But there is not an unlimited supply of candy on Halloween. No one can deny that teens are typically the ones who steal all the candy, and that leaves none for the younger kids who have been looking forward to Halloween for months, maybe even since the start of the pandemic. 

You can probably afford to buy your own candy, but a kid’s ruined trick-or-treating experience isn’t so easily remedied.

Here’s what it ultimately comes down to: Teens have already had their fun. It’s been a great few years, but now it’s time to move along.

I’m not saying teens shouldn’t celebrate Halloween at all. Even adults, although you won’t see any of them trick-or-treating or stealing candy, find ways to enjoy the day.

In fact, there’s plenty of other, better things to do that are more fun than walking for miles in the freezing cold just to get a handful of sugar.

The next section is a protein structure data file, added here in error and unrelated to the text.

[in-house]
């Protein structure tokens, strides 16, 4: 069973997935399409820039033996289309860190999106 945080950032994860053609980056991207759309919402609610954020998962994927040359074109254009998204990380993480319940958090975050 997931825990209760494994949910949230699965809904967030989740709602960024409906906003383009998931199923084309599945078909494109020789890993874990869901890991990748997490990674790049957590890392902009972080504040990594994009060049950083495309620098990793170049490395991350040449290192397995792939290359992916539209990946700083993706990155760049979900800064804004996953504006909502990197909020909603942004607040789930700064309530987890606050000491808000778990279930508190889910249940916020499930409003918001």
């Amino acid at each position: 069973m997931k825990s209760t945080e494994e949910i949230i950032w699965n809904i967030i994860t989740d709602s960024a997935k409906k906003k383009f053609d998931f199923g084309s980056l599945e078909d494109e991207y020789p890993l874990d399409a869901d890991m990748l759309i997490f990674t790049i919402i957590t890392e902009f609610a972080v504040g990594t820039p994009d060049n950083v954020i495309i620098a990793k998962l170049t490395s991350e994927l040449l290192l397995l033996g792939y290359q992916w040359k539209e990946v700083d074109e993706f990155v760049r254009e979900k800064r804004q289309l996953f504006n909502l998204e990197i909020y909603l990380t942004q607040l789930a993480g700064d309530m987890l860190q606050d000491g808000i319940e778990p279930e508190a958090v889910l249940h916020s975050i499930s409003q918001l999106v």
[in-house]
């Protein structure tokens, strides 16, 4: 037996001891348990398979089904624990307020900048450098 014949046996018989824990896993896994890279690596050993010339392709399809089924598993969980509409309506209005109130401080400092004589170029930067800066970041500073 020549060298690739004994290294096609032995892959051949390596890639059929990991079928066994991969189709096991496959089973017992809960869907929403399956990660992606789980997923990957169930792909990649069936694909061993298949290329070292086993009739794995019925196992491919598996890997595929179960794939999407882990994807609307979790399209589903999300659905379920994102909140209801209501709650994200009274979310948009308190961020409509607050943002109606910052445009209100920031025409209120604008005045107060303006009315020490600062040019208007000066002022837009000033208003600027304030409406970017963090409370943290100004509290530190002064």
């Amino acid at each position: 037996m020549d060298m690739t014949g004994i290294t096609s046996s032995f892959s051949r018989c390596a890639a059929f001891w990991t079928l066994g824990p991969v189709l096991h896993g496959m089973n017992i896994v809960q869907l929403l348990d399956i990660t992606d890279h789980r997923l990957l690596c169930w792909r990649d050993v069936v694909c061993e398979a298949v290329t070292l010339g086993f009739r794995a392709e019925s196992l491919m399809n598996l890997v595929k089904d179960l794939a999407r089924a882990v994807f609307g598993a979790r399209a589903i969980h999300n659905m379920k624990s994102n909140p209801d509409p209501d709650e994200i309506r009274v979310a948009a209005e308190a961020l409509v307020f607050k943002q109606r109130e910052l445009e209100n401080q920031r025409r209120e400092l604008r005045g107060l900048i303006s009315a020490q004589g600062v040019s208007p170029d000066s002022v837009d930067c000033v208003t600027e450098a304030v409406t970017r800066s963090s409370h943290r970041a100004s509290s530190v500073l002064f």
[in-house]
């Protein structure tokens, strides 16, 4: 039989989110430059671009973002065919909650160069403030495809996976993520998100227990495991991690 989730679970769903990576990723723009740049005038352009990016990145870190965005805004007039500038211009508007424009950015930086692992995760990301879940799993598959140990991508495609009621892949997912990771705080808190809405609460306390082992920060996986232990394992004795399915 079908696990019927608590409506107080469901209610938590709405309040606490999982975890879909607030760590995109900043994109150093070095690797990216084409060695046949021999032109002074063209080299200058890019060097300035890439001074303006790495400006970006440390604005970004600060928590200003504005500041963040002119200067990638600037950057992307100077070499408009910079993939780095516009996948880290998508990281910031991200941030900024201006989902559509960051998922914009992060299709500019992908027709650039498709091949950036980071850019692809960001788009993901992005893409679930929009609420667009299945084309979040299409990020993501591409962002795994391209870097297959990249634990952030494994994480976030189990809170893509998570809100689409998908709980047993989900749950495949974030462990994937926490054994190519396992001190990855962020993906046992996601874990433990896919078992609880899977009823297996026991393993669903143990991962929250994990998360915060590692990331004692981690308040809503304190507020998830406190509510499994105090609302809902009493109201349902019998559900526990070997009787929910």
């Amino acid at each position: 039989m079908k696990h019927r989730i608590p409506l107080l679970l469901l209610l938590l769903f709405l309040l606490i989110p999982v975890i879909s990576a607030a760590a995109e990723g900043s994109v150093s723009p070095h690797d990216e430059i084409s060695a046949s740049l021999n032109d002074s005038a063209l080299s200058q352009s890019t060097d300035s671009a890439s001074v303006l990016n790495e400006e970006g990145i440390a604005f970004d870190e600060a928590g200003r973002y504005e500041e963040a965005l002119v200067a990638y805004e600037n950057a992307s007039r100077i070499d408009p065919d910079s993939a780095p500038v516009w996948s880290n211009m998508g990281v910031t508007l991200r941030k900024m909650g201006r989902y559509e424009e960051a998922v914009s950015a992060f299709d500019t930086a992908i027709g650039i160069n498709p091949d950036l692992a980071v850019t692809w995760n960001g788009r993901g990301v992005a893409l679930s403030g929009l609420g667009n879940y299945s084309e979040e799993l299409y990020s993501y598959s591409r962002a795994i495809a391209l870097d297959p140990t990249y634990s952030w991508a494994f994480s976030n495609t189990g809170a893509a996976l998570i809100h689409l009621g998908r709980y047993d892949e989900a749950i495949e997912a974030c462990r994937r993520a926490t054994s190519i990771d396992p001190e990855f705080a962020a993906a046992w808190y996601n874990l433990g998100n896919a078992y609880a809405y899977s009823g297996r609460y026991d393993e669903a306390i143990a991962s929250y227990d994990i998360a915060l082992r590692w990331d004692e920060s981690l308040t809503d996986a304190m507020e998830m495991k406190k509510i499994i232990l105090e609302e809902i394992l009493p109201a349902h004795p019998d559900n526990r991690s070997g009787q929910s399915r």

One fun, age-appropriate alternative is passing out candy. Spread the love from the comfort of your own home! Give to the children what you received as a child, and watch their faces light up at the sight of a fun-sized Kit Kat.

If you aren’t ready to give up trick-or-treating just yet, you can take your younger siblings or relatives and kill two birds with one stone. You get to have some of the experience while earning brownie points for babysitting. And you might be able to get some candy for yourself while you’re at it. Parents are usually kinder to teens who trick-or-treat if they do so alongside younger children.

Host a Halloween party. Enjoy a scary movie marathon. Carve a pumpkin. Paint a pumpkin. Visit a haunted house wearing a fun costume — the opportunities are endless! Just don’t ruin the night for the kids.

About the Writer
Photo of Lauren Gonzalez
Lauren Gonzalez, Staff Reporter

Lauren Gonzalez is a junior at BHS and a first-year Journalism student. She is an avid reader and writer. Lauren also participates in Burlingame’s XC...